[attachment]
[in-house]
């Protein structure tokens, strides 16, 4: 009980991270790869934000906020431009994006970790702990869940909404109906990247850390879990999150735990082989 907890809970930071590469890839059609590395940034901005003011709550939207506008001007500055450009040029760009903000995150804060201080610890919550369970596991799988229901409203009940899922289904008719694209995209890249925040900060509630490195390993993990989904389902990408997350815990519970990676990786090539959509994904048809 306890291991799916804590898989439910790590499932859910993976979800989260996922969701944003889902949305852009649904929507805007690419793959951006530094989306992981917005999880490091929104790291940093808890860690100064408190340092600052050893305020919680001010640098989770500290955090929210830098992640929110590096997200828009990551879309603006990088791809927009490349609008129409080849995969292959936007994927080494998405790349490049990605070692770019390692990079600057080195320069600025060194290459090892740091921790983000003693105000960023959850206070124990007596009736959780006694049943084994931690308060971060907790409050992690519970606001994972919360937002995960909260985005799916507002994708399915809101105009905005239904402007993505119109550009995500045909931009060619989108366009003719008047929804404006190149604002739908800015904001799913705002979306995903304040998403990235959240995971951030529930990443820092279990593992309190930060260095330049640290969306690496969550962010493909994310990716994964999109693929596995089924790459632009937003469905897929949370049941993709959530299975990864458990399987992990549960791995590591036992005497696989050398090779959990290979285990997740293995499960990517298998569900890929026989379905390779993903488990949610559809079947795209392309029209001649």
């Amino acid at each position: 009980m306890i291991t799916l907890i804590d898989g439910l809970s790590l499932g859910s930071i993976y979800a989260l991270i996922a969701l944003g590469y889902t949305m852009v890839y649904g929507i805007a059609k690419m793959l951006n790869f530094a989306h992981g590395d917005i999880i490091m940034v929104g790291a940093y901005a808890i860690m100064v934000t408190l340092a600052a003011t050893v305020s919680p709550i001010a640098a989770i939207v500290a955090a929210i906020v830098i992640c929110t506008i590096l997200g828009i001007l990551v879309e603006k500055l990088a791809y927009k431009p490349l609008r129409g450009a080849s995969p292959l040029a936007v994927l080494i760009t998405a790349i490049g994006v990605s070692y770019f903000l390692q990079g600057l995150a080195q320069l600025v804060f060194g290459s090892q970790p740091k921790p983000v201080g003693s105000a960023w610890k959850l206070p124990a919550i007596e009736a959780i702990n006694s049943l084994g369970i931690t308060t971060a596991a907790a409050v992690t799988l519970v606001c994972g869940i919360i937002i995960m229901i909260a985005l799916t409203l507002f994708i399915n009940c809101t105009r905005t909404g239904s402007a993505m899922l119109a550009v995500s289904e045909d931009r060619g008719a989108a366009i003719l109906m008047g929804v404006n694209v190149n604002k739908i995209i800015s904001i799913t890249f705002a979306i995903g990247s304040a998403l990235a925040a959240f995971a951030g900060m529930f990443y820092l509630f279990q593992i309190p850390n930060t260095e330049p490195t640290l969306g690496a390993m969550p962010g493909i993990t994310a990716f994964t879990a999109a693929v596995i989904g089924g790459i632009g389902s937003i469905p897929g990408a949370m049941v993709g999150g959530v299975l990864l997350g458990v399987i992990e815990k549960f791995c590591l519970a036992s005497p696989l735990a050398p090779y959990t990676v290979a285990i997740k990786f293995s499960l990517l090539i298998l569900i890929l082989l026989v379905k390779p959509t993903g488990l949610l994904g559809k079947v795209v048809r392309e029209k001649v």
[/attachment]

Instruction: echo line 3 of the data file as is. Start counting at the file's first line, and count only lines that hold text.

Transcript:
């Amino acid at each position: 009980m306890i291991t799916l907890i804590d898989g439910l809970s790590l499932g859910s930071i993976y979800a989260l991270i996922a969701l944003g590469y889902t949305m852009v890839y649904g929507i805007a059609k690419m793959l951006n790869f530094a989306h992981g590395d917005i999880i490091m940034v929104g790291a940093y901005a808890i860690m100064v934000t408190l340092a600052a003011t050893v305020s919680p709550i001010a640098a989770i939207v500290a955090a929210i906020v830098i992640c929110t506008i590096l997200g828009i001007l990551v879309e603006k500055l990088a791809y927009k431009p490349l609008r129409g450009a080849s995969p292959l040029a936007v994927l080494i760009t998405a790349i490049g994006v990605s070692y770019f903000l390692q990079g600057l995150a080195q320069l600025v804060f060194g290459s090892q970790p740091k921790p983000v201080g003693s105000a960023w610890k959850l206070p124990a919550i007596e009736a959780i702990n006694s049943l084994g369970i931690t308060t971060a596991a907790a409050v992690t799988l519970v606001c994972g869940i919360i937002i995960m229901i909260a985005l799916t409203l507002f994708i399915n009940c809101t105009r905005t909404g239904s402007a993505m899922l119109a550009v995500s289904e045909d931009r060619g008719a989108a366009i003719l109906m008047g929804v404006n694209v190149n604002k739908i995209i800015s904001i799913t890249f705002a979306i995903g990247s304040a998403l990235a925040a959240f995971a951030g900060m529930f990443y820092l509630f279990q593992i309190p850390n930060t260095e330049p490195t640290l969306g690496a390993m969550p962010g493909i993990t994310a990716f994964t879990a999109a693929v596995i989904g089924g790459i632009g389902s937003i469905p897929g990408a949370m049941v993709g999150g959530v299975l990864l997350g458990v399987i992990e815990k549960f791995c590591l519970a036992s005497p696989l735990a050398p090779y959990t990676v290979a285990i997740k990786f293995s499960l990517l090539i298998l569900i890929l082989l026989v379905k390779p959509t993903g488990l949610l994904g559809k079947v795209v048809r392309e029209k001649v």